Sawing Bevel Siding
Sawmillers discuss how to produce clapboard siding. June 9, 2007
I am milling 30 inch engleman spruce logs and getting some clear faced 6x6 cants. My intent is to make vertical grain clear clapboards by re-sawing the cants. I expect to use these personally, as I do not know of a market. Is this the highest and best use of these logs? I got them at a good price and have not come up with a better answer. Also, is it more effective to mill the clapboards from the cant or mill boards to 6/4 and resaw slicing the boards in angled halves? I have a band saw.
(Sawing and Drying Forum)
From contributor R:
I would do the operation solely on the bandmill. You already have the cant on the mill, so shim the cant to the desired angle for your siding and make your first cut. Now that the top is cut on a bevel, you can remove the shims and set the cant flat on the rails, drop the blade down, and make another cut. Use one of the pieces you just cut as a full length shim to tilt your cant again and make another cut. I think that handling the cant on the mill is easier than removing all the boards from the mill, moving them into your shop, setting up a jig and resawing them on your bandsaw. Also, if you get any bow when the boards come off the cant, it will make them more difficult to resaw accurately.
From contributor A:
I have found that it is easiest for me to saw 1 1/8 thick boards for 6 inch siding and then notch and split. I saw the boards and sticker them to allow them to dry and to see if any will warp. Then I take them to the shaper and notch out a 1/4 x 3/4 notch in opposite corners. Then I put my resaw on the mill and split them by pushing them nose to tail through the blade. Two people can split about 80 to 90 boards an hour. Then I end up with a product like in the photo. You can also square one end on a chop saw while it is a board and have a square end to start with.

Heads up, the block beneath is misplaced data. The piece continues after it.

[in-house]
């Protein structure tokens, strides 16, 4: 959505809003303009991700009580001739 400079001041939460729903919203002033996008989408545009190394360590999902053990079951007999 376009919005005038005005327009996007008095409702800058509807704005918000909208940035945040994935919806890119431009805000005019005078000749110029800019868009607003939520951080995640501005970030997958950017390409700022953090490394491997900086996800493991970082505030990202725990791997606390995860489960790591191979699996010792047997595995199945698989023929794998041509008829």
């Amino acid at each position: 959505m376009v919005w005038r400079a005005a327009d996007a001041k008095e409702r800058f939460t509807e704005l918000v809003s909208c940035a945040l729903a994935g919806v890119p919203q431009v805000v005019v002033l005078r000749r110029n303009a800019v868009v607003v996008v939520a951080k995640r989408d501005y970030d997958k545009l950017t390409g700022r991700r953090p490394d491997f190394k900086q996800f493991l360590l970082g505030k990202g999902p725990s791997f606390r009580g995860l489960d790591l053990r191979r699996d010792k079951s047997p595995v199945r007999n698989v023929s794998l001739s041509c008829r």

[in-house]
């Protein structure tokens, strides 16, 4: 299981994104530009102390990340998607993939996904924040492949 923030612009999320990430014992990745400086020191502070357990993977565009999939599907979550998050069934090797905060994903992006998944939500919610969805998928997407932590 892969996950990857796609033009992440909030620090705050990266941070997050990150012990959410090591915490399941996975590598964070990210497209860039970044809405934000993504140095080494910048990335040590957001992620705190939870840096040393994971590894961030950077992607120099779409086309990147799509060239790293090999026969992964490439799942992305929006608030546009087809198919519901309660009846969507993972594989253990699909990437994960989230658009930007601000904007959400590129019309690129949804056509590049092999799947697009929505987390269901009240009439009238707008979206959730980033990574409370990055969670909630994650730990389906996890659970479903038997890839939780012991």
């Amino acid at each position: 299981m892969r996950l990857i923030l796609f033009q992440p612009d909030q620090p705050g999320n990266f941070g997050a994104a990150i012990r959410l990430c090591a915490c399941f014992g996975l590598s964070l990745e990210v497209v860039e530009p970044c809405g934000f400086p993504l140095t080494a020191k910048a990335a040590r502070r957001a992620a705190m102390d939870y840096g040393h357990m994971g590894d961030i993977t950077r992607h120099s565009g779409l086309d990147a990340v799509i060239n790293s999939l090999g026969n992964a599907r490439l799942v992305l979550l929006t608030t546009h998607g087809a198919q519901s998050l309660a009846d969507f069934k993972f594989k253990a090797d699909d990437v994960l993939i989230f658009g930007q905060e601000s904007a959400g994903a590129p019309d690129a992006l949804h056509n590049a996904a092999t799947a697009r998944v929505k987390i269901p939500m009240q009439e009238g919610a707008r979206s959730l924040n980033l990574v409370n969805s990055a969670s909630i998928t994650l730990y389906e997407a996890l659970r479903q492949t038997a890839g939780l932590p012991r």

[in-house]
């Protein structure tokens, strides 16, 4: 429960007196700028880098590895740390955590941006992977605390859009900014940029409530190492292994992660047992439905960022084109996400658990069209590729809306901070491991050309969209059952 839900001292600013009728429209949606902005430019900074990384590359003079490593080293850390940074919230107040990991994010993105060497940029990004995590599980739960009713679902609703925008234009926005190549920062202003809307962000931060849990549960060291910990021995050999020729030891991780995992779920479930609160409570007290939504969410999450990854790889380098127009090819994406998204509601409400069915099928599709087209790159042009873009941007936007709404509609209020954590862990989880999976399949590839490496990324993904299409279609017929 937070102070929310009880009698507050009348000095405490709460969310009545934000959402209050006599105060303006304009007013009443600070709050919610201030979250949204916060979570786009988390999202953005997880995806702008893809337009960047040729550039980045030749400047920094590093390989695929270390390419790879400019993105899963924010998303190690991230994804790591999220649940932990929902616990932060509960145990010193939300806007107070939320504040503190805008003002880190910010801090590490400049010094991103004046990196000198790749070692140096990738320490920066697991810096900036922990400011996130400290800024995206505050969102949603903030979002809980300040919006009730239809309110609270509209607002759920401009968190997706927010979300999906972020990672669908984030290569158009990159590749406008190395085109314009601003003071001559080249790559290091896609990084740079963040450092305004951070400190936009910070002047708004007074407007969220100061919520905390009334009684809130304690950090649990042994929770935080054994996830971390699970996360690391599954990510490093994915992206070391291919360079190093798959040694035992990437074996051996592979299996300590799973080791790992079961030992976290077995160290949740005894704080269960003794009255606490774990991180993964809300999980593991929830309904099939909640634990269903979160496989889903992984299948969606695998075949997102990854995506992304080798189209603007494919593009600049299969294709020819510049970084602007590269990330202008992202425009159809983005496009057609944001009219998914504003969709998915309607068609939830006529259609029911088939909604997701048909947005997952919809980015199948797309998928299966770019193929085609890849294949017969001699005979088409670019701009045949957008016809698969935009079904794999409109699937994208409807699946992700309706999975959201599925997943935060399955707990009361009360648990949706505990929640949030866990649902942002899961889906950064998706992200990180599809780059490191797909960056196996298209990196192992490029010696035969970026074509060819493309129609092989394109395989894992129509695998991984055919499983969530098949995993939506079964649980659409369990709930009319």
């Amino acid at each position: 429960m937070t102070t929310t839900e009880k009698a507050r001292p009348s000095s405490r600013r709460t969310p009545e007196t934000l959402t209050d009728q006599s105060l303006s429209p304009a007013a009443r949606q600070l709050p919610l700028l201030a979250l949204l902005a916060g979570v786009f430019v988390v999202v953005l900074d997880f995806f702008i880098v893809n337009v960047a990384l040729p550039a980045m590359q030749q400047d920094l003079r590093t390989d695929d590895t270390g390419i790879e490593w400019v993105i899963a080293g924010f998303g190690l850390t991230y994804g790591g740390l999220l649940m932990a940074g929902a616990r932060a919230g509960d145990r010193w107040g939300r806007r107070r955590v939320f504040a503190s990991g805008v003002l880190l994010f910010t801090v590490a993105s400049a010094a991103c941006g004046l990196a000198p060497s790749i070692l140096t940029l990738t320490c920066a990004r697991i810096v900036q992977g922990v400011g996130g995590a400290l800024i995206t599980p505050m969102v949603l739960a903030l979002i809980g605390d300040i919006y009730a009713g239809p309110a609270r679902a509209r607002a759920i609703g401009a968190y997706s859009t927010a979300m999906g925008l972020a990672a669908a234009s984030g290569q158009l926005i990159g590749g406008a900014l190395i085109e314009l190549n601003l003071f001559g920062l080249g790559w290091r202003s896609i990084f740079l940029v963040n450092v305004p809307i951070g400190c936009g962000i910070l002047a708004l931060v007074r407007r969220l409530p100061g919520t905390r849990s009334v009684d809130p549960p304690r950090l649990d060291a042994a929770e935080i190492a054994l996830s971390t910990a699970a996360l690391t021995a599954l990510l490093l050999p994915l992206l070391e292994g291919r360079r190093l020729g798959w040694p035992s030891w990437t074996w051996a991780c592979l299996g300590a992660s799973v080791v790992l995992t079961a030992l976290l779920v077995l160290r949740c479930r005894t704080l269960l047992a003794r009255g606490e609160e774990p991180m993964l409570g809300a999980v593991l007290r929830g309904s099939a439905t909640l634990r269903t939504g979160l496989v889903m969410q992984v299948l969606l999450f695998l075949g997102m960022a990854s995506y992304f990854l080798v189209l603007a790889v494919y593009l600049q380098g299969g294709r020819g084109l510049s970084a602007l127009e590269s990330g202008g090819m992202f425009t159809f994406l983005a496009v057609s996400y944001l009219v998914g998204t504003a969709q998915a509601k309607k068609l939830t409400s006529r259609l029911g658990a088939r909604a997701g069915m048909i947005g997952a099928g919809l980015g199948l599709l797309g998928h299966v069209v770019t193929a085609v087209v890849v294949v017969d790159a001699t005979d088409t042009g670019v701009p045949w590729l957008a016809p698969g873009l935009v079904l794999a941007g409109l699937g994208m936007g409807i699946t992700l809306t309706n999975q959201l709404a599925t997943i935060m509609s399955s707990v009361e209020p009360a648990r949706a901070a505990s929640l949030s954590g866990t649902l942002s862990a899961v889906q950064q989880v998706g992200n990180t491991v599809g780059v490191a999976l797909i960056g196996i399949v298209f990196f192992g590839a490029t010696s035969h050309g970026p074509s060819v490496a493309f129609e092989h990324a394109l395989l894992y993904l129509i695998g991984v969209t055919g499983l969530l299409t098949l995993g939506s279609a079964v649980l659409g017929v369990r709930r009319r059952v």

From contributor C:
Old timers like me call that siding "Dolly Varden." I have no idea why, but it has been called that here for longer than I have been in the business. Some people call it bevel siding with dado. Do you have a specific name for it? Just curious in Michigan.
From contributor A:
Some call it drop siding, but that covers several styles. Bevel siding is what I sell it under, whether it is notched or not. Clap board is just a board nailed to overlap the one below. I make this bevel siding in oak, pine, and ERC.
The comments below were added after this Forum discussion was archived as a Knowledge Base article (add your comment).
Comment from contributor B:
I do it with my bandmill. I use 5 1/2" cants of poplar or even cottonwood. Then I just clamp them in place and start mowing them down in half-inch increments. After accounting for the 1/8" kerf, that gives me a 5 1/2" X 3/8" board which I then sticker and air dry. Start at the bottom of your run with a small shim/spacer to give your bottom board an angle and then start nailing them on. Use a four inch reveal and don't forget to snap some chalk lines to guide you. They look great and it's fast - especially if you use an air nailer. Be careful and make sure to wear eye protection.
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